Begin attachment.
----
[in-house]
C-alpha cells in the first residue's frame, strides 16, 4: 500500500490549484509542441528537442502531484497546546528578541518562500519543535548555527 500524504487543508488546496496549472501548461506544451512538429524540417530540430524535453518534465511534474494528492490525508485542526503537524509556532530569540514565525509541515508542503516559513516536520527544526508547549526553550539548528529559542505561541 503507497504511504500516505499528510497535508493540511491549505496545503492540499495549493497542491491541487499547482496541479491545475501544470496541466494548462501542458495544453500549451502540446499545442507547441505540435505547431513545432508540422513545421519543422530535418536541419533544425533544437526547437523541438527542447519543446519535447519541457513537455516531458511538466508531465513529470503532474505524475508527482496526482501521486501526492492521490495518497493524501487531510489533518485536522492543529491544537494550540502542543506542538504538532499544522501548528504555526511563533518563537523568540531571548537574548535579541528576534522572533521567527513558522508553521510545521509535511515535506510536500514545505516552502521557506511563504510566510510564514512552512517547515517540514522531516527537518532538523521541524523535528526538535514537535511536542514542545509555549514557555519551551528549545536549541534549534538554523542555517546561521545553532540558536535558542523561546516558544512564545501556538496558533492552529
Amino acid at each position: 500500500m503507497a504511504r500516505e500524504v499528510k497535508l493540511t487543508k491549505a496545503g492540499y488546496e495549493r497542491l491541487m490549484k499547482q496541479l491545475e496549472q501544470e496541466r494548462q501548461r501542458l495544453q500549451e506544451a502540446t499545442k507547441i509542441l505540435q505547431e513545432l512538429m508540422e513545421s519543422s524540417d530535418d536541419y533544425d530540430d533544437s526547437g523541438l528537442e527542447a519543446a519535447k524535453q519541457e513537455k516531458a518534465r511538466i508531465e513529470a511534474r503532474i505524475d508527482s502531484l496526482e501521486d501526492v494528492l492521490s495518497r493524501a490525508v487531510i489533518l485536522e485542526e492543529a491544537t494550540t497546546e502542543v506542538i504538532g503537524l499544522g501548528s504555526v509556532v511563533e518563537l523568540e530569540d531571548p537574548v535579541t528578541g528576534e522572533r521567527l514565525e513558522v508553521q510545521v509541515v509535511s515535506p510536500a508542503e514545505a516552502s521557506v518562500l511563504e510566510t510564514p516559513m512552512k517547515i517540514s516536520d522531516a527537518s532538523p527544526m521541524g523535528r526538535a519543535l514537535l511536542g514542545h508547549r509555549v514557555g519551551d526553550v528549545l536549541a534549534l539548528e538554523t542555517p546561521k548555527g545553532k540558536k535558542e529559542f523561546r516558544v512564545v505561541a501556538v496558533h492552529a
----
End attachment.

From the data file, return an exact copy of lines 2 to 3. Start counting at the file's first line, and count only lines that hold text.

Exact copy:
C-alpha cells in the first residue's frame, strides 16, 4: 500500500490549484509542441528537442502531484497546546528578541518562500519543535548555527 500524504487543508488546496496549472501548461506544451512538429524540417530540430524535453518534465511534474494528492490525508485542526503537524509556532530569540514565525509541515508542503516559513516536520527544526508547549526553550539548528529559542505561541 503507497504511504500516505499528510497535508493540511491549505496545503492540499495549493497542491491541487499547482496541479491545475501544470496541466494548462501542458495544453500549451502540446499545442507547441505540435505547431513545432508540422513545421519543422530535418536541419533544425533544437526547437523541438527542447519543446519535447519541457513537455516531458511538466508531465513529470503532474505524475508527482496526482501521486501526492492521490495518497493524501487531510489533518485536522492543529491544537494550540502542543506542538504538532499544522501548528504555526511563533518563537523568540531571548537574548535579541528576534522572533521567527513558522508553521510545521509535511515535506510536500514545505516552502521557506511563504510566510510564514512552512517547515517540514522531516527537518532538523521541524523535528526538535514537535511536542514542545509555549514557555519551551528549545536549541534549534538554523542555517546561521545553532540558536535558542523561546516558544512564545501556538496558533492552529
Amino acid at each position: 500500500m503507497a504511504r500516505e500524504v499528510k497535508l493540511t487543508k491549505a496545503g492540499y488546496e495549493r497542491l491541487m490549484k499547482q496541479l491545475e496549472q501544470e496541466r494548462q501548461r501542458l495544453q500549451e506544451a502540446t499545442k507547441i509542441l505540435q505547431e513545432l512538429m508540422e513545421s519543422s524540417d530535418d536541419y533544425d530540430d533544437s526547437g523541438l528537442e527542447a519543446a519535447k524535453q519541457e513537455k516531458a518534465r511538466i508531465e513529470a511534474r503532474i505524475d508527482s502531484l496526482e501521486d501526492v494528492l492521490s495518497r493524501a490525508v487531510i489533518l485536522e485542526e492543529a491544537t494550540t497546546e502542543v506542538i504538532g503537524l499544522g501548528s504555526v509556532v511563533e518563537l523568540e530569540d531571548p537574548v535579541t528578541g528576534e522572533r521567527l514565525e513558522v508553521q510545521v509541515v509535511s515535506p510536500a508542503e514545505a516552502s521557506v518562500l511563504e510566510t510564514p516559513m512552512k517547515i517540514s516536520d522531516a527537518s532538523p527544526m521541524g523535528r526538535a519543535l514537535l511536542g514542545h508547549r509555549v514557555g519551551d526553550v528549545l536549541a534549534l539548528e538554523t542555517p546561521k548555527g545553532k540558536k535558542e529559542f523561546r516558544v512564545v505561541a501556538v496558533h492552529a